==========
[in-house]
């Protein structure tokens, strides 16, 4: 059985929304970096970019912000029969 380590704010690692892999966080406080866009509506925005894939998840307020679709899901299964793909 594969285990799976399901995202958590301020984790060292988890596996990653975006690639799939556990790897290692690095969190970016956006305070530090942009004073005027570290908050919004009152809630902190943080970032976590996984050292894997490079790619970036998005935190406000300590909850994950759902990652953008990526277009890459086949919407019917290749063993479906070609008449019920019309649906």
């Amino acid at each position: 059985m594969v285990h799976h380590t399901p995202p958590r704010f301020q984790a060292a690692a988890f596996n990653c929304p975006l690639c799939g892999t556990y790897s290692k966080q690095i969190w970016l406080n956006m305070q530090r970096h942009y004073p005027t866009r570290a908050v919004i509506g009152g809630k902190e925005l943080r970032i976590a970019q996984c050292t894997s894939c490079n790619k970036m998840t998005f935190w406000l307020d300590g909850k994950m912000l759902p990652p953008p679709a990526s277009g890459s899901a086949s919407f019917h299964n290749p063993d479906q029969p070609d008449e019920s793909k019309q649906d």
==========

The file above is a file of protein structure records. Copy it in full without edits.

[in-house]
């Protein structure tokens, strides 16, 4: 059985929304970096970019912000029969 380590704010690692892999966080406080866009509506925005894939998840307020679709899901299964793909 594969285990799976399901995202958590301020984790060292988890596996990653975006690639799939556990790897290692690095969190970016956006305070530090942009004073005027570290908050919004009152809630902190943080970032976590996984050292894997490079790619970036998005935190406000300590909850994950759902990652953008990526277009890459086949919407019917290749063993479906070609008449019920019309649906």
């Amino acid at each position: 059985m594969v285990h799976h380590t399901p995202p958590r704010f301020q984790a060292a690692a988890f596996n990653c929304p975006l690639c799939g892999t556990y790897s290692k966080q690095i969190w970016l406080n956006m305070q530090r970096h942009y004073p005027t866009r570290a908050v919004i509506g009152g809630k902190e925005l943080r970032i976590a970019q996984c050292t894997s894939c490079n790619k970036m998840t998005f935190w406000l307020d300590g909850k994950m912000l759902p990652p953008p679709a990526s277009g890459s899901a086949s919407f019917h299964n290749p063993d479906q029969p070609d008449e019920s793909k019309q649906d």